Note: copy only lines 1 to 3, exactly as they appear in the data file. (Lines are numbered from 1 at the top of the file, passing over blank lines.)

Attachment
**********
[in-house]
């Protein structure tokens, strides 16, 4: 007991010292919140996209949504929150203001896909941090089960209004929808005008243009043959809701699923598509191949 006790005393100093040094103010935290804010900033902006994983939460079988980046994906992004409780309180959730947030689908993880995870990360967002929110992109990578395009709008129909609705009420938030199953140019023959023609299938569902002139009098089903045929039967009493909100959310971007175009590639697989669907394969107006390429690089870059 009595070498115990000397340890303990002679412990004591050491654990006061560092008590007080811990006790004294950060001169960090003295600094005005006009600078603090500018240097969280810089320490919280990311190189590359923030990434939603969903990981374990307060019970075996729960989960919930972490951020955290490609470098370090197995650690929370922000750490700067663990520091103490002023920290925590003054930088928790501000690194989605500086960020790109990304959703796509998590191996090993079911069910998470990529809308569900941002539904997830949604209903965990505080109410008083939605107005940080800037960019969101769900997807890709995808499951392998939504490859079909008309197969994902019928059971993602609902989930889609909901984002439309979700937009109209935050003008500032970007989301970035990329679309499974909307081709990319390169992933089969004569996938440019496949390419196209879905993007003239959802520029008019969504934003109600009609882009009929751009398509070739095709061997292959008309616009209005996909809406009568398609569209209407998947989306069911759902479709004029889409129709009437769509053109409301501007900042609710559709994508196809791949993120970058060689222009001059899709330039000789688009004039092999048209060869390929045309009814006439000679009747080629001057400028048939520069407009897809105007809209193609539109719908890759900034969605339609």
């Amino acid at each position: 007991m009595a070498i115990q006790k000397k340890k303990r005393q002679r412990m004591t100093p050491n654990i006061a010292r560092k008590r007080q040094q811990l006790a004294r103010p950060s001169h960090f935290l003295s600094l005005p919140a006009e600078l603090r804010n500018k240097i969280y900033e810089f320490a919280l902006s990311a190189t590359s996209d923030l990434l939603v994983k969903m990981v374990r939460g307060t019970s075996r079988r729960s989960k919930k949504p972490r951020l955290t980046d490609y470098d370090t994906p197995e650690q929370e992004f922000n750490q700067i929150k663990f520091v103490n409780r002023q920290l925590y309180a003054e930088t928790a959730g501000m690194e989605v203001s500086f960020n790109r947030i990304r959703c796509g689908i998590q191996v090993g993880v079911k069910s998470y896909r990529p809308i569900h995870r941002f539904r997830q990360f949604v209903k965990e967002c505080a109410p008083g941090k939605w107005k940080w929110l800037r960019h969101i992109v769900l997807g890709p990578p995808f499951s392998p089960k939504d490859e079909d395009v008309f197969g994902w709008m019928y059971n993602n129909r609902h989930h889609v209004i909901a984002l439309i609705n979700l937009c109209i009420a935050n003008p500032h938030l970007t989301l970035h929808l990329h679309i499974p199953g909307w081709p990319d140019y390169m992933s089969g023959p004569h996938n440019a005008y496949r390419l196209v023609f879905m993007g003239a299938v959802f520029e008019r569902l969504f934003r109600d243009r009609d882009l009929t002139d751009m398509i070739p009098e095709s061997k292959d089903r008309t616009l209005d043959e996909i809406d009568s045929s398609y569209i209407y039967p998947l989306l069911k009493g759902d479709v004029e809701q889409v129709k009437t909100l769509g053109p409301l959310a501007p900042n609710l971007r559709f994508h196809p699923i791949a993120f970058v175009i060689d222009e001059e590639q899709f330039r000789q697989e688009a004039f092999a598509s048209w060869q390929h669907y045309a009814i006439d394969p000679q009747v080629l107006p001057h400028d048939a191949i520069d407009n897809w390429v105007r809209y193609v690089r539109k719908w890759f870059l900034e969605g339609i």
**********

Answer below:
[in-house]
């Protein structure tokens, strides 16, 4: 007991010292919140996209949504929150203001896909941090089960209004929808005008243009043959809701699923598509191949 006790005393100093040094103010935290804010900033902006994983939460079988980046994906992004409780309180959730947030689908993880995870990360967002929110992109990578395009709008129909609705009420938030199953140019023959023609299938569902002139009098089903045929039967009493909100959310971007175009590639697989669907394969107006390429690089870059 009595070498115990000397340890303990002679412990004591050491654990006061560092008590007080811990006790004294950060001169960090003295600094005005006009600078603090500018240097969280810089320490919280990311190189590359923030990434939603969903990981374990307060019970075996729960989960919930972490951020955290490609470098370090197995650690929370922000750490700067663990520091103490002023920290925590003054930088928790501000690194989605500086960020790109990304959703796509998590191996090993079911069910998470990529809308569900941002539904997830949604209903965990505080109410008083939605107005940080800037960019969101769900997807890709995808499951392998939504490859079909008309197969994902019928059971993602609902989930889609909901984002439309979700937009109209935050003008500032970007989301970035990329679309499974909307081709990319390169992933089969004569996938440019496949390419196209879905993007003239959802520029008019969504934003109600009609882009009929751009398509070739095709061997292959008309616009209005996909809406009568398609569209209407998947989306069911759902479709004029889409129709009437769509053109409301501007900042609710559709994508196809791949993120970058060689222009001059899709330039000789688009004039092999048209060869390929045309009814006439000679009747080629001057400028048939520069407009897809105007809209193609539109719908890759900034969605339609």
């Amino acid at each position: 007991m009595a070498i115990q006790k000397k340890k303990r005393q002679r412990m004591t100093p050491n654990i006061a010292r560092k008590r007080q040094q811990l006790a004294r103010p950060s001169h960090f935290l003295s600094l005005p919140a006009e600078l603090r804010n500018k240097i969280y900033e810089f320490a919280l902006s990311a190189t590359s996209d923030l990434l939603v994983k969903m990981v374990r939460g307060t019970s075996r079988r729960s989960k919930k949504p972490r951020l955290t980046d490609y470098d370090t994906p197995e650690q929370e992004f922000n750490q700067i929150k663990f520091v103490n409780r002023q920290l925590y309180a003054e930088t928790a959730g501000m690194e989605v203001s500086f960020n790109r947030i990304r959703c796509g689908i998590q191996v090993g993880v079911k069910s998470y896909r990529p809308i569900h995870r941002f539904r997830q990360f949604v209903k965990e967002c505080a109410p008083g941090k939605w107005k940080w929110l800037r960019h969101i992109v769900l997807g890709p990578p995808f499951s392998p089960k939504d490859e079909d395009v008309f197969g994902w709008m019928y059971n993602n129909r609902h989930h889609v209004i909901a984002l439309i609705n979700l937009c109209i009420a935050n003008p500032h938030l970007t989301l970035h929808l990329h679309i499974p199953g909307w081709p990319d140019y390169m992933s089969g023959p004569h996938n440019a005008y496949r390419l196209v023609f879905m993007g003239a299938v959802f520029e008019r569902l969504f934003r109600d243009r009609d882009l009929t002139d751009m398509i070739p009098e095709s061997k292959d089903r008309t616009l209005d043959e996909i809406d009568s045929s398609y569209i209407y039967p998947l989306l069911k009493g759902d479709v004029e809701q889409v129709k009437t909100l769509g053109p409301l959310a501007p900042n609710l971007r559709f994508h196809p699923i791949a993120f970058v175009i060689d222009e001059e590639q899709f330039r000789q697989e688009a004039f092999a598509s048209w060869q390929h669907y045309a009814i006439d394969p000679q009747v080629l107006p001057h400028d048939a191949i520069d407009n897809w390429v105007r809209y193609v690089r539109k719908w890759f870059l900034e969605g339609i």